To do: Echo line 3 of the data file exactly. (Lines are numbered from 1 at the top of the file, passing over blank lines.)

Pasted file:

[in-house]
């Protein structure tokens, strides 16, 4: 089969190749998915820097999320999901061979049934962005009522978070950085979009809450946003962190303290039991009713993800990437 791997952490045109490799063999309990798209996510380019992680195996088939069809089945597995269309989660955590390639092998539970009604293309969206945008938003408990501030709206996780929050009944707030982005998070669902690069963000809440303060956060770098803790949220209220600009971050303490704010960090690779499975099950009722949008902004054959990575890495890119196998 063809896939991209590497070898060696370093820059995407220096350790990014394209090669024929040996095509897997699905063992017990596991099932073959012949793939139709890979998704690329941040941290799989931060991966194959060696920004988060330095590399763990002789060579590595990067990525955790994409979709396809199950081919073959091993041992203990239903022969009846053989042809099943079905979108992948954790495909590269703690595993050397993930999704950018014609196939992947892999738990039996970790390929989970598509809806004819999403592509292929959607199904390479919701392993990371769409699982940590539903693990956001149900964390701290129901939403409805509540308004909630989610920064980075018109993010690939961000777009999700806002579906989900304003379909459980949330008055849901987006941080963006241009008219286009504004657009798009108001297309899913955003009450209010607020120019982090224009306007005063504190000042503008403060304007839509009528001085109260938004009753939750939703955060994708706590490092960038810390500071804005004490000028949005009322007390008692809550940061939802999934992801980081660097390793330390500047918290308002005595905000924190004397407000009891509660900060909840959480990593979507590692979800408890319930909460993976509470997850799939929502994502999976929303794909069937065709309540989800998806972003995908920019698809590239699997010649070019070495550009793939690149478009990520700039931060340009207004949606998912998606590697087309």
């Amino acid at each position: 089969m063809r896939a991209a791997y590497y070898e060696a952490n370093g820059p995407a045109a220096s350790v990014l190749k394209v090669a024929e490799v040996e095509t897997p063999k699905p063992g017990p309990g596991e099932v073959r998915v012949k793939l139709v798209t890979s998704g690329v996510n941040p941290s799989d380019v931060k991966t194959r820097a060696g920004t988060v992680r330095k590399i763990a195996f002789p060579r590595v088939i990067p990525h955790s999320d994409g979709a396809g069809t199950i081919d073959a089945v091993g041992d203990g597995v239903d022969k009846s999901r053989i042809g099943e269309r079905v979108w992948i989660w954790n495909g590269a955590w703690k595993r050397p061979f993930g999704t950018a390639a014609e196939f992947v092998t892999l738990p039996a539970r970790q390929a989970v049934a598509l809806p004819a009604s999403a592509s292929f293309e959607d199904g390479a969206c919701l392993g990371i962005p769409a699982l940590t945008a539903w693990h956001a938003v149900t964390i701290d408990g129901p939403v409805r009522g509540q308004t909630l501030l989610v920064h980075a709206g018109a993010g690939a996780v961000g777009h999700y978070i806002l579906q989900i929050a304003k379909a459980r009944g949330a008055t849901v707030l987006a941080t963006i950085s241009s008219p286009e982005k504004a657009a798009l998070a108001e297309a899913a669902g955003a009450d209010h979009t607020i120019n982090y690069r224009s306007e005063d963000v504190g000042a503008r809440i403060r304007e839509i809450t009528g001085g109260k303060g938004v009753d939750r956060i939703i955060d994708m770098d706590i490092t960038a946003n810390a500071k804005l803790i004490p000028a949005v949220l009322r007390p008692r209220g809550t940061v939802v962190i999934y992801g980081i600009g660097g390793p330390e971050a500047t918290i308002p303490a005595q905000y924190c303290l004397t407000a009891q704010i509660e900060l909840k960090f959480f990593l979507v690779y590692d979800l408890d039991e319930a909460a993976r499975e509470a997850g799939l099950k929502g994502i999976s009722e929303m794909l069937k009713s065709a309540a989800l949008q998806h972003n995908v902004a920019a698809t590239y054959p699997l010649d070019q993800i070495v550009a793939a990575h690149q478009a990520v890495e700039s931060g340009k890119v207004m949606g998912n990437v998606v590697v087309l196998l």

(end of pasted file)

């Amino acid at each position: 089969m063809r896939a991209a791997y590497y070898e060696a952490n370093g820059p995407a045109a220096s350790v990014l190749k394209v090669a024929e490799v040996e095509t897997p063999k699905p063992g017990p309990g596991e099932v073959r998915v012949k793939l139709v798209t890979s998704g690329v996510n941040p941290s799989d380019v931060k991966t194959r820097a060696g920004t988060v992680r330095k590399i763990a195996f002789p060579r590595v088939i990067p990525h955790s999320d994409g979709a396809g069809t199950i081919d073959a089945v091993g041992d203990g597995v239903d022969k009846s999901r053989i042809g099943e269309r079905v979108w992948i989660w954790n495909g590269a955590w703690k595993r050397p061979f993930g999704t950018a390639a014609e196939f992947v092998t892999l738990p039996a539970r970790q390929a989970v049934a598509l809806p004819a009604s999403a592509s292929f293309e959607d199904g390479a969206c919701l392993g990371i962005p769409a699982l940590t945008a539903w693990h956001a938003v149900t964390i701290d408990g129901p939403v409805r009522g509540q308004t909630l501030l989610v920064h980075a709206g018109a993010g690939a996780v961000g777009h999700y978070i806002l579906q989900i929050a304003k379909a459980r009944g949330a008055t849901v707030l987006a941080t963006i950085s241009s008219p286009e982005k504004a657009a798009l998070a108001e297309a899913a669902g955003a009450d209010h979009t607020i120019n982090y690069r224009s306007e005063d963000v504190g000042a503008r809440i403060r304007e839509i809450t009528g001085g109260k303060g938004v009753d939750r956060i939703i955060d994708m770098d706590i490092t960038a946003n810390a500071k804005l803790i004490p000028a949005v949220l009322r007390p008692r209220g809550t940061v939802v962190i999934y992801g980081i600009g660097g390793p330390e971050a500047t918290i308002p303490a005595q905000y924190c303290l004397t407000a009891q704010i509660e900060l909840k960090f959480f990593l979507v690779y590692d979800l408890d039991e319930a909460a993976r499975e509470a997850g799939l099950k929502g994502i999976s009722e929303m794909l069937k009713s065709a309540a989800l949008q998806h972003n995908v902004a920019a698809t590239y054959p699997l010649d070019q993800i070495v550009a793939a990575h690149q478009a990520v890495e700039s931060g340009k890119v207004m949606g998912n990437v998606v590697v087309l196998l």